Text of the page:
I've done a lot with the CXF multi-part support, and I could have
sworn that it's an implementation of the JAX-RS standard.

Spring is no longer required for CXF, though I'm accustomed to using
it ,and there's considerable OSGi fermentation at CXF that I'm not
always qualified to comprehend.

For the 'here's a war, drop it into tomcat' case, it seems to me that
the mass of CXF with or without Spring is not an issue, though
obviously a lighter version would be easier to disassemble and
reassemble into something else, like OSGi. I'm not denying that a
claiming that a pure servlet would be intractable, just noting that
I've been knocking out JAX-RS services, often with multi-part, so it
would be straightforward *for me*.

I await other commentary.

On Thu, Mar 10, 2011 at 3:53 AM, Jeremias Maerki <d...@jeremias-maerki.ch> 
> As already mentioned in a different place: sounds interesting.
> Some thoughts of mine on this:
> I'd prefer a REST service over a SOAP service. Ideally, this would work
> with plain JAX-RS so it is independent of the implementation but since
> such a service would certainly require multipart support that seems
> impossible. A real pity that hasn't been standardized, yet.
> We already have basic (demo) servlets in Apache FOP but they are not
> suitable for real-life scenarios. The problem with that one is mainly
> that the caller needs to know the location of the stylesheets and give
> them as local file names which is totally against the idea of a servlet.
> Furthermore, there's also no guard against DoS attacks which are easy
> with a CPU- and sometimes memory-hungry FOP. Just throw a handful of
> jobs at it simultaneously and see what happens.
> If I had to come up with a set of requirements, it would look like this:
> - Ability to set up a config file.
> - Ability to set up a URIResolver that can be used to access the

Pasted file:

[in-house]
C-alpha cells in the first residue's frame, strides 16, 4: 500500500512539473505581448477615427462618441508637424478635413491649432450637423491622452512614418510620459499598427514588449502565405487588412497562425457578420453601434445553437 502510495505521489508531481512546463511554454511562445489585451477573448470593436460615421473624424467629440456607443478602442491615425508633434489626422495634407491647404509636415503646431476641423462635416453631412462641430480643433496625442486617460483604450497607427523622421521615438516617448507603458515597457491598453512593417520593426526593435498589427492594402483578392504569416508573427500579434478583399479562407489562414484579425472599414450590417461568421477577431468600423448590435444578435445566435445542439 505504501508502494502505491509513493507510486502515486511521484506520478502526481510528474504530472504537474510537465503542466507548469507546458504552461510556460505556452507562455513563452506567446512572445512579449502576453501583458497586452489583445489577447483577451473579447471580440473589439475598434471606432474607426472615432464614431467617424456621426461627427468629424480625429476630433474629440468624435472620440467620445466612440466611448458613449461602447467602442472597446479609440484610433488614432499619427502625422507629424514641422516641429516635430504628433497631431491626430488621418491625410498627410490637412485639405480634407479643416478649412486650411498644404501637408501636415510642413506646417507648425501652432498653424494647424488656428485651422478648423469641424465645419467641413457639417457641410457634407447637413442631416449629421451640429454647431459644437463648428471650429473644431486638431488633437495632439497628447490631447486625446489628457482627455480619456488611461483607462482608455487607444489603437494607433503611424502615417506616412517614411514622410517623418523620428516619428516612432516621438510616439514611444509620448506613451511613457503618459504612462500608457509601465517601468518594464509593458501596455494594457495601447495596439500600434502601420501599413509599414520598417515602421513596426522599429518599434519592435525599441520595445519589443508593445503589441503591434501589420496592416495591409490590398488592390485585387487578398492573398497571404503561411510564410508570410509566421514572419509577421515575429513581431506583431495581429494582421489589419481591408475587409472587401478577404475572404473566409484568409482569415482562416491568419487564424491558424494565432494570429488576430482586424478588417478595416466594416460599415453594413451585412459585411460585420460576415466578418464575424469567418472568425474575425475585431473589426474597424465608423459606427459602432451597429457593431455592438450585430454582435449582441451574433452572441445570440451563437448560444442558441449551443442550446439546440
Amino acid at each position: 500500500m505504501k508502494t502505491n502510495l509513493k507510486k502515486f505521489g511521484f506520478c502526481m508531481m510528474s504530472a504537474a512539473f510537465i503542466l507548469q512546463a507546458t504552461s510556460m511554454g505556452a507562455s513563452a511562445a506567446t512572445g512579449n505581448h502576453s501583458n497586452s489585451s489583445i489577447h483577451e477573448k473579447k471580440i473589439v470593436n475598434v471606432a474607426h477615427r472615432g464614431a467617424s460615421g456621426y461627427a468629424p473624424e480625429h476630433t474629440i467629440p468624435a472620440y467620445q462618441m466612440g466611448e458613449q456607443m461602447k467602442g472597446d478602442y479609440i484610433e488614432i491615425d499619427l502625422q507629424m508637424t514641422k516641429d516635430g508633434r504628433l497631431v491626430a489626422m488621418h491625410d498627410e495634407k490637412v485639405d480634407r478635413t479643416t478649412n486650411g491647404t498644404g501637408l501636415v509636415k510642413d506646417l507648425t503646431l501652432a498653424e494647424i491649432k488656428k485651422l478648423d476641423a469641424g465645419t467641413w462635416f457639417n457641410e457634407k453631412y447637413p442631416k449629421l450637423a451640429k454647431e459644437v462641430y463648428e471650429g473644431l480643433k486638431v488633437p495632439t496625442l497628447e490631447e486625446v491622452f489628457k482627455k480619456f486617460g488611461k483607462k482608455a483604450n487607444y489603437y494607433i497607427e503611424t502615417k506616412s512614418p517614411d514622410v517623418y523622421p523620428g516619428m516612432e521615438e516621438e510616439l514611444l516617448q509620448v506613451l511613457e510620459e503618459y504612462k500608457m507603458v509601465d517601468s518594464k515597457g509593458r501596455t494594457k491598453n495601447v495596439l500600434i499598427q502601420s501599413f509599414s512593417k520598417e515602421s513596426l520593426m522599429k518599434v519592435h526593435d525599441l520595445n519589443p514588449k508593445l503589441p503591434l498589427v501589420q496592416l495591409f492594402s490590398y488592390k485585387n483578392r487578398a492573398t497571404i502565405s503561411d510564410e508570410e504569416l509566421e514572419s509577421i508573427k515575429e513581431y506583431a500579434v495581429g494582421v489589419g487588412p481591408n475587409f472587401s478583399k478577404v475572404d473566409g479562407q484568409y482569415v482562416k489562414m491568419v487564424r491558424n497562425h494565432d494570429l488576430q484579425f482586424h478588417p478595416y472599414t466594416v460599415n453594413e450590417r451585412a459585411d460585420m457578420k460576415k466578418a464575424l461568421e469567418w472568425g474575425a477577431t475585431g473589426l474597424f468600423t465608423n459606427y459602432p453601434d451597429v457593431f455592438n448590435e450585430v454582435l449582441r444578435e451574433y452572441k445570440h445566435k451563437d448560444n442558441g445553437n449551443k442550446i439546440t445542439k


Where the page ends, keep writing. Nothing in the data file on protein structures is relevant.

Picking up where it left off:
> stylesheets, fonts, images etc. without the requirement to know where
> exactly these resources are (file-system, CMS, website etc.)
> - Caching of stylesheets (Templates instance)
> - Ability to configure pre-defined processing scenarios, identified by a
> name, that include stylesheet(s) and other resources. [1]
> - HTTP POST payloads can be XML files or URIs identifying XML content
> lying elsewhere (configured URIResolver must be able to resolve that).
> - Semaphore for limiting concurrency.
> [1] Basically, I would want to just HTTP POST an XML file with a
> "Scenario" header entry and get back my PDF (or whatever MIME type I
> specify in the "Accept" header).
> I must say that I have all that (and more) already for myself as part of
> a larger solution. I recently threw out Apache CXF in favor of Jersey to
> take Spring out of the equation which in an OSGi environment constantly
> caused grieve in production (Spring OSGi services simply don't come up
> reliably for me). So, you can guess by now that even though I find this
> an interesting topic and a useful addition to FOP, I wouldn't need that
> myself. But I'm pretty sure that there are people who could profit from
> that since they don't have to integrate FOP into such a service
> themselves. But it would have to be easy to set up.
> Generally, CXF seems extremely heavy-weight for something like this.
> Most of my requirements above have nothing to do with the REST service
> itself. The tricky thing on the service-side is just the multipart
> support. So basically outfitting a servlet with multipart support and
> covering the requirements above would already solve the whole problem. I
> don't think that CXF (or any other JAX-RS implementation) would make the
> whole task that much easier.
> On 10.03.2011 00:01:18 Benson Margulies wrote:
>> It occurred to me that some might find it congenial to be able to
>> download a .WAR file that drops into Tomcat or Jetty and provides a
>> REST (or, perhaps, SOAP?) web service that runs FOP. Using Apache CXF,
>> this would be a rather straightforward exercise. This would make it
>> easier to set up FOP once, with whatever configuration appeals to you,
>> and then use it on your network.
>> I could bang such a thing together using Apache CXF if you all, who
>> have a much better sense of how FOP gets used than I do, think it's
>> worthwhile.
>> It would be an independent build from the main fop tree, and, warning,
>> it would get built with Maven.
> Jeremias Maerki

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